Times change and attitudes softened allowing the Castellini ownership group to slowly begin including Rose in Reds' activities and promotions. Tsuchiya was finally green-lighted to begin work on what he calls "the ultimate" statue with Pete Rose flying through the air.

The engineering problems presented by a cantilevered sculpture of Pete Rose intrigued Tholke. As a practical matter the statue had to handle the weight of those who might like to climb on Rose’s back for amusement and keepsake photographs. Tom Wallace worked the complex mathematical computations to assure the statue would handle the stress, displacement and thermal loads.

The process of producing the statue began with a clay model that Exact Metrology in Blue Ash laser-scanned to create a computer model that was the guide for creation of a Styrofoam "life sized" model.

Kids from Boys Hope Girls Hope in Cincinnati applied a yellow glue mixture that served as a sealer for the foam sculpture.  A group from the Rosie Reds, a Cincinnati Reds "women only" fan club created in 1964, helped apply a thin coat of brown putty to allow for details like logos, the ROSE on the back of the statue and the number 14.

Longtime Tsuchiya assistant Ray Miller added details like the cleats and laces (an upsized version Johnny Bench's cleats), and cross-hatching on the stirrup stockings along with other fine detail work.

Artisans pour 2100-degree molten bronze into forms at the Sincerus Bronze Art facility in Indianapolis.
Credit Michael E. Keating

Assembly of the steel skeleton with a base support system was completed in Franklin, OH and delivered to Sincerus Bronze Art Center, a foundry in Indianapolis.

The putty-covered foam statue was cut into 10 pieces and wax molds were made at the foundry. The wax molds were then finished and wrapped in casting material ready for the pour.

Molten bronze heated to 2100 degrees was poured into the wrapped molds in a "lost wax process" that melts the molds leaving finished bronze pieces.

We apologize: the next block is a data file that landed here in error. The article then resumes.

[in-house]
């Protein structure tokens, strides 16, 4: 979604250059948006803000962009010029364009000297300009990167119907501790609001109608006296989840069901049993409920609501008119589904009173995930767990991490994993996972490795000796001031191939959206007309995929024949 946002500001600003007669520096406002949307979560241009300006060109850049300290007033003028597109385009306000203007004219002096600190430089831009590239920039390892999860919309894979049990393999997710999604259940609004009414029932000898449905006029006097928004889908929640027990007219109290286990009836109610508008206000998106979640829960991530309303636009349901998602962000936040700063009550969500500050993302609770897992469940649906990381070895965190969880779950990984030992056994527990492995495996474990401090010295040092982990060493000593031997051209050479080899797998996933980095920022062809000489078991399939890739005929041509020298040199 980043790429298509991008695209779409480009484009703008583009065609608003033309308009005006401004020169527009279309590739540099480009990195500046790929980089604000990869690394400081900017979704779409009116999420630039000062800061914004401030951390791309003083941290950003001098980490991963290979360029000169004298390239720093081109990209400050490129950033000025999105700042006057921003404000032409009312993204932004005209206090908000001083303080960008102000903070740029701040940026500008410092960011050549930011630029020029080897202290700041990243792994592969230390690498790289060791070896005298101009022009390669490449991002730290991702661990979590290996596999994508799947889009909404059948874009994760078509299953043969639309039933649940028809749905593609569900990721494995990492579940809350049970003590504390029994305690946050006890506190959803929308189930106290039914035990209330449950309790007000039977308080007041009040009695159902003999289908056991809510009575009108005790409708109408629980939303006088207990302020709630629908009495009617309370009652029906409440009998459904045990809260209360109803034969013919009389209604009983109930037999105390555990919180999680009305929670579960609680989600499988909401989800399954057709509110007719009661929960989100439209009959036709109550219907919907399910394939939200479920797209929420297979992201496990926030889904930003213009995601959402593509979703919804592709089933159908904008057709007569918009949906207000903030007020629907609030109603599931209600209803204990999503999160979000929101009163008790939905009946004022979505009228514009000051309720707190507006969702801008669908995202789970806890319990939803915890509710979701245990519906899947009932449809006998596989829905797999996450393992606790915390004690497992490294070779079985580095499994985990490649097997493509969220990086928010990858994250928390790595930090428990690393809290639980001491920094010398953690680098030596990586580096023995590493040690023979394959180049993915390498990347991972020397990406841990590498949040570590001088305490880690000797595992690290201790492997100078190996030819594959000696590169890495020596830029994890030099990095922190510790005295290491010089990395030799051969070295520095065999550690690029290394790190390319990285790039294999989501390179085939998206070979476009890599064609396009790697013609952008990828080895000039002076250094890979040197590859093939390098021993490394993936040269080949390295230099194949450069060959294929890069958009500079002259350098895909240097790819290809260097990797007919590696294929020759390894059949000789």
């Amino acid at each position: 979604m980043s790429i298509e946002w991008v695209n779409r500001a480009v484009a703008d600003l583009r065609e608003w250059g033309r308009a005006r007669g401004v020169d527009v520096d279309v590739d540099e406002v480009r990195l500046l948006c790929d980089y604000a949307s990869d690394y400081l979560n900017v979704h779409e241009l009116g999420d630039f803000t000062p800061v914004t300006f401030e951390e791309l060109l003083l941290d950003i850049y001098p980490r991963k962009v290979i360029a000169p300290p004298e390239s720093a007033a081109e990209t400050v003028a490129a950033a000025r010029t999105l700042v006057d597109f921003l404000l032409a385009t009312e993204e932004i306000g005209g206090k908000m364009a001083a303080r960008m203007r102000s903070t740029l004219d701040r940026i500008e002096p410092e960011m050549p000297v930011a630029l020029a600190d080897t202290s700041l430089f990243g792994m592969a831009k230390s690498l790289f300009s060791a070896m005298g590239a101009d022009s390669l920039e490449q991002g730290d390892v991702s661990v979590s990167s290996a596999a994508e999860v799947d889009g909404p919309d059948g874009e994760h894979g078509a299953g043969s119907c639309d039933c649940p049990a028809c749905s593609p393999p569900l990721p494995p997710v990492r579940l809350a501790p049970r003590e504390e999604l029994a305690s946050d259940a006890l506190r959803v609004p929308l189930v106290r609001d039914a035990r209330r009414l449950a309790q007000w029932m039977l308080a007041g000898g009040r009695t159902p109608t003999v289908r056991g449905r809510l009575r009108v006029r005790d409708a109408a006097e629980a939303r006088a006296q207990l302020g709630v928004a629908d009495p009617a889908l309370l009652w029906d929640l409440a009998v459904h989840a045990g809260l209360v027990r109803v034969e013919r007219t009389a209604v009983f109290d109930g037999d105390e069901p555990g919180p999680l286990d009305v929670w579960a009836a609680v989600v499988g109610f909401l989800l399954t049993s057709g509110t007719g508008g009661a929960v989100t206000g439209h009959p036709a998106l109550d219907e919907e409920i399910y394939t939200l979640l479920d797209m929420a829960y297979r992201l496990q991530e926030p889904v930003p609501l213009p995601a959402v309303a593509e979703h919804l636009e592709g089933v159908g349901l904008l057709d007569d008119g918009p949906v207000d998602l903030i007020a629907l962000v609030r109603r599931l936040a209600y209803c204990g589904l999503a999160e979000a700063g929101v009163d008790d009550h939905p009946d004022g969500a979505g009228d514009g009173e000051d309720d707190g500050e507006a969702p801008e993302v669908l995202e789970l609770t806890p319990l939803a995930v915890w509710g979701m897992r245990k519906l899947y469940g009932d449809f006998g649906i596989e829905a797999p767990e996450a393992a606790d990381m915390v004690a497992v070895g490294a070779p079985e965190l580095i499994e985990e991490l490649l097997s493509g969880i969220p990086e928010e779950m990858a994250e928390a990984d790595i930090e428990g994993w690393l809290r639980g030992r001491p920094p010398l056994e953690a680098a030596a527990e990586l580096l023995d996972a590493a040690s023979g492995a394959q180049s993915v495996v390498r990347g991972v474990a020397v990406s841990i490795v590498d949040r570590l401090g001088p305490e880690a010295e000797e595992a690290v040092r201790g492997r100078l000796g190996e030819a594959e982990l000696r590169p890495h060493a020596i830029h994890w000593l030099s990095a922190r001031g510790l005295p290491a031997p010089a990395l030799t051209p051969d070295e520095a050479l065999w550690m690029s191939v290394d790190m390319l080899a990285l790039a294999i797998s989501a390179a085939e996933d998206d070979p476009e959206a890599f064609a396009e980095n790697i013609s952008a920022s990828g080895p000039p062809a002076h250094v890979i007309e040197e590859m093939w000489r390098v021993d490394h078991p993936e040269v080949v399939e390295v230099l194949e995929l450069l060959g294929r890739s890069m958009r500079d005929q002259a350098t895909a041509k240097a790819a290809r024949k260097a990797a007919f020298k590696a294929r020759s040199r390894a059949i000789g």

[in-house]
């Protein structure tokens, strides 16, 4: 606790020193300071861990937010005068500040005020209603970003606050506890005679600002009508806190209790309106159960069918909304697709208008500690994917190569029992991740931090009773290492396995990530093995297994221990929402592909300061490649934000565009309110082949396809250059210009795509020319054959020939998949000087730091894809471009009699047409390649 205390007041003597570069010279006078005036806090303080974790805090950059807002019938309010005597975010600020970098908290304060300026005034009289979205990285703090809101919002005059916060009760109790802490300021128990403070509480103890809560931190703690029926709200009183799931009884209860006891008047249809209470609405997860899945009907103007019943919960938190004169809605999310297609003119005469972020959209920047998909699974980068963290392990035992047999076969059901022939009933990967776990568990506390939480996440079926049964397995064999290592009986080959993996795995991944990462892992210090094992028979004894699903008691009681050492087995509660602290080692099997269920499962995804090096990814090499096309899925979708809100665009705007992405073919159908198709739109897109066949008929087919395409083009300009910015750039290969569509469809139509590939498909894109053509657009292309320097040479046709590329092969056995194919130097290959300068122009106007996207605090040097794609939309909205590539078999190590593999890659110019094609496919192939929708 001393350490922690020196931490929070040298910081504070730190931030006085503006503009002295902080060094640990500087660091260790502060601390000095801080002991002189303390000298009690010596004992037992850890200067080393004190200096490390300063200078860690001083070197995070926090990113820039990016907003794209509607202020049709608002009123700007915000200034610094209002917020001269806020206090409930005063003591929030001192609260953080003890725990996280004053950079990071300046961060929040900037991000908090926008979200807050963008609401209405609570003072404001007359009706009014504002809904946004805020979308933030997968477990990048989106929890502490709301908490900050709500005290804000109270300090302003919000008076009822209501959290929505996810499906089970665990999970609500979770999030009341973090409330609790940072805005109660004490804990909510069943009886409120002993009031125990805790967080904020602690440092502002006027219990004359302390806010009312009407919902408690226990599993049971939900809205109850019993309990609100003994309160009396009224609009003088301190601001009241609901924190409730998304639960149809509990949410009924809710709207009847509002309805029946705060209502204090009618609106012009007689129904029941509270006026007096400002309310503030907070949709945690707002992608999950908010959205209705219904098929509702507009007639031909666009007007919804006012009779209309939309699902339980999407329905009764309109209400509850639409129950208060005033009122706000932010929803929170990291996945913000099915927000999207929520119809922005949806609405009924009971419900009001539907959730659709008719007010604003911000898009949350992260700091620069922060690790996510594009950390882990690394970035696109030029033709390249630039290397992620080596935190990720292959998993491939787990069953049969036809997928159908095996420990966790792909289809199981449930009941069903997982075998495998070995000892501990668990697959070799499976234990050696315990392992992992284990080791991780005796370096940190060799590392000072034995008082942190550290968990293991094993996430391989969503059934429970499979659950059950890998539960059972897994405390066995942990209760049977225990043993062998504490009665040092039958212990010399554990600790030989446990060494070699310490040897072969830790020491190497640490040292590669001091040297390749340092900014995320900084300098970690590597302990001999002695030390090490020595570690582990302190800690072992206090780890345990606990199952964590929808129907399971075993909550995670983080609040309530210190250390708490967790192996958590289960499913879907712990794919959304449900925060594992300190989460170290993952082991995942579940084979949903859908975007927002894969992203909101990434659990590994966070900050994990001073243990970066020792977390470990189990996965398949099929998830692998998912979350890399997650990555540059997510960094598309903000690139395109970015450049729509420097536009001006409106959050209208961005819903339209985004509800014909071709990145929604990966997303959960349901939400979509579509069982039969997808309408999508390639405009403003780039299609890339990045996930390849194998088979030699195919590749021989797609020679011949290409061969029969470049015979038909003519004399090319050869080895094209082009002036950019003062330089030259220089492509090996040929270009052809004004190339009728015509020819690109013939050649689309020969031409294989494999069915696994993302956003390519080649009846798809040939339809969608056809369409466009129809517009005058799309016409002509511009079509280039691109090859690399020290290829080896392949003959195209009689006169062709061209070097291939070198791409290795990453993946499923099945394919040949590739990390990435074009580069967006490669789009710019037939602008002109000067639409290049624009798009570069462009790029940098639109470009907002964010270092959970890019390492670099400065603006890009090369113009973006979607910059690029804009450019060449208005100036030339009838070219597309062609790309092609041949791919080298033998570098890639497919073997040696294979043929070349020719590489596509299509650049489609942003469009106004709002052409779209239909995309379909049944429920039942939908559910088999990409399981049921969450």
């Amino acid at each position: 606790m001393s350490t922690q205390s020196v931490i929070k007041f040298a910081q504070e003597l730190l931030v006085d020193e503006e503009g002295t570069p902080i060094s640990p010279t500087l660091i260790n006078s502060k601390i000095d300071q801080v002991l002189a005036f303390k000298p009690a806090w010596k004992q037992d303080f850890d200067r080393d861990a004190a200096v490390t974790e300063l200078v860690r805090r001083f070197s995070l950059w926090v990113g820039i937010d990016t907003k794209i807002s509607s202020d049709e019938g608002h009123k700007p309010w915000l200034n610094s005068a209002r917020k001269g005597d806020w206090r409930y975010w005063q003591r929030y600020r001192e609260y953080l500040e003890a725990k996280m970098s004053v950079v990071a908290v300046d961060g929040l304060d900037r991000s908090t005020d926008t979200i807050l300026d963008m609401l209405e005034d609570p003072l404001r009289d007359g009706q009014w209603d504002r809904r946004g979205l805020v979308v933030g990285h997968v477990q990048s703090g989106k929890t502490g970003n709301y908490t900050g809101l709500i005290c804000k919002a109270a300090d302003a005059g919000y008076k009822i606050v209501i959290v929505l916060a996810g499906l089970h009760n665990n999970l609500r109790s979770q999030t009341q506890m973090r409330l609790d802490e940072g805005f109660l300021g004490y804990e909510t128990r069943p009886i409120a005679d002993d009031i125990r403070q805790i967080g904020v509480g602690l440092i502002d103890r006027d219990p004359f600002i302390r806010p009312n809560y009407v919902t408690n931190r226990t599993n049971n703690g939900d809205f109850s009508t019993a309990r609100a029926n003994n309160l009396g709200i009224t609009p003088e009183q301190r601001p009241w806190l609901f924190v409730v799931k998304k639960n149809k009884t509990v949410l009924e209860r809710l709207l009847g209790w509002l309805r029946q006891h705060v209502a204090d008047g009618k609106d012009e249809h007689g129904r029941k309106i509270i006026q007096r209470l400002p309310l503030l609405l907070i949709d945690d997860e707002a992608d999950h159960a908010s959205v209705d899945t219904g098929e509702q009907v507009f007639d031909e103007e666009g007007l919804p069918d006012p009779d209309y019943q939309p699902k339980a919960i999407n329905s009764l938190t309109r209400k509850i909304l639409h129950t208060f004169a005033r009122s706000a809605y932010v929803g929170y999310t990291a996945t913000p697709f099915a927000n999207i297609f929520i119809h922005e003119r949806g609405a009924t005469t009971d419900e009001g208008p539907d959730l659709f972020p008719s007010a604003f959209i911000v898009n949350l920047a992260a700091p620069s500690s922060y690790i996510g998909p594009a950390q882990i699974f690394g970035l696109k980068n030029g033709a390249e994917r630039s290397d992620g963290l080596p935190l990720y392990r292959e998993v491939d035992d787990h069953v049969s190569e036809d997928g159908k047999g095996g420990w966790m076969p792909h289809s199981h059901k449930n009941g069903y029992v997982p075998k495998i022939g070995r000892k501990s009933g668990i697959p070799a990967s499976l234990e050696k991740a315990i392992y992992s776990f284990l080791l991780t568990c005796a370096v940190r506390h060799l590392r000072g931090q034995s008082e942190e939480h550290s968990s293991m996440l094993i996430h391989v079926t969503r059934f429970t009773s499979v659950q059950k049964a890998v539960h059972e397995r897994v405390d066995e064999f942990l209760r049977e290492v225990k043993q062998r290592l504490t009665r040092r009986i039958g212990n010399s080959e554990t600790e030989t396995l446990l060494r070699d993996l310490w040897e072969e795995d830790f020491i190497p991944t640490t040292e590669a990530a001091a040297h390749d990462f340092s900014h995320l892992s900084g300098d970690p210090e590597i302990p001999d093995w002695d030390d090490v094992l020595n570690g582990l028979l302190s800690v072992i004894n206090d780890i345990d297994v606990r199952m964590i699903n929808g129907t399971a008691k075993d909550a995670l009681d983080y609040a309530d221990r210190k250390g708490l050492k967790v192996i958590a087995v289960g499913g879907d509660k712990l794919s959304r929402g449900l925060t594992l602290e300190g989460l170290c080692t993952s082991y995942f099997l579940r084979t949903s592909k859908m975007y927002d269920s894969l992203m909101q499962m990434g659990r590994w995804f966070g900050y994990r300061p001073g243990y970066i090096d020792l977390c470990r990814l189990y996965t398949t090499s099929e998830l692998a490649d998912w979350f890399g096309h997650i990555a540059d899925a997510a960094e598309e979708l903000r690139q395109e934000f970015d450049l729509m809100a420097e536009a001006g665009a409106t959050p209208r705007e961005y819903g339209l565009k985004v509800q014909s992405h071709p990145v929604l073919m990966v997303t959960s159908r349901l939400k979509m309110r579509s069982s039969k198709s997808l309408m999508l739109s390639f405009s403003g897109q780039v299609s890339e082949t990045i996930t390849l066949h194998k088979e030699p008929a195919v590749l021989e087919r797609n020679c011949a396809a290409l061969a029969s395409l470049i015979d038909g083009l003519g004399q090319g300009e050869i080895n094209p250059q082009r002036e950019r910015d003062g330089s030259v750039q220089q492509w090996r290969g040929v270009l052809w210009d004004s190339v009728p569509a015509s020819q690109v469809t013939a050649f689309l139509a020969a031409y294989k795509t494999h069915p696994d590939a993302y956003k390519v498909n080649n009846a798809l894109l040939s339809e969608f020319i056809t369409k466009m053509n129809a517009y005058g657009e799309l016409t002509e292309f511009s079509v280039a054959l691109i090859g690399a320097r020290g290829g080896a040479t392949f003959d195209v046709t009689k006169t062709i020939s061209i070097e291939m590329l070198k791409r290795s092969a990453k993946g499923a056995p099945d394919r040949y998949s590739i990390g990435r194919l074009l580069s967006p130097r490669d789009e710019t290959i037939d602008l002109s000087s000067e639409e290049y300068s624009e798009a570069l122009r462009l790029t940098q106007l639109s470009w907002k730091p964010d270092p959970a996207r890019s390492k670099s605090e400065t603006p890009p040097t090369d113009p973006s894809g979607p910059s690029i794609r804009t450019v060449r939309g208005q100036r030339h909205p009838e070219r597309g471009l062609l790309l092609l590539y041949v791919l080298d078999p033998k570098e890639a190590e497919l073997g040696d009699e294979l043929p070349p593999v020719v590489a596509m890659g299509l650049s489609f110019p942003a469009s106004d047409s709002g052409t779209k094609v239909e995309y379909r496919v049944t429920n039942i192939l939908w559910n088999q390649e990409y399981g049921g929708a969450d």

Those pieces, resembling puzzle pieces on the foundry floor, were welded into place around the stainless steel support structure in rough fashion, except for the head.

That headless structure was shipped to Fopat LLC in Miamisburg, OH and filled with high-density closed-cell foam to add structural support and reduce interaction of the steel structure with the bronze shell. The foam tolerates high heat and extreme cold necessary for the outdoor installation.

Returning to the Indianapolis foundry, the fine details of the statue were completed and the head was welded into place.

Sean Neal, chief artisan, grinds the statue during the finishing process before welding the head into place.
Credit Michael E. Keating

The statue was given finishing touches and prepared for the patina process. The statue is heated with propane torches, brushed and sprayed with chemicals to induce a chemical reaction resulting in a pleasing and predictable coloration to match the existing statues at Great American Ball Park.

Brent Tholke takes away the satisfaction of knowing his contribution will forge a link between his lifelong love for the Pete Rose and his engineering skills.

Tom Tsuchiya, who has carved his way into the hearts of Reds' fans over the years, said, "the combining of new technologies (made possible by the GE collaboration) into the process allows me to realize new expressions in art. That's exciting!"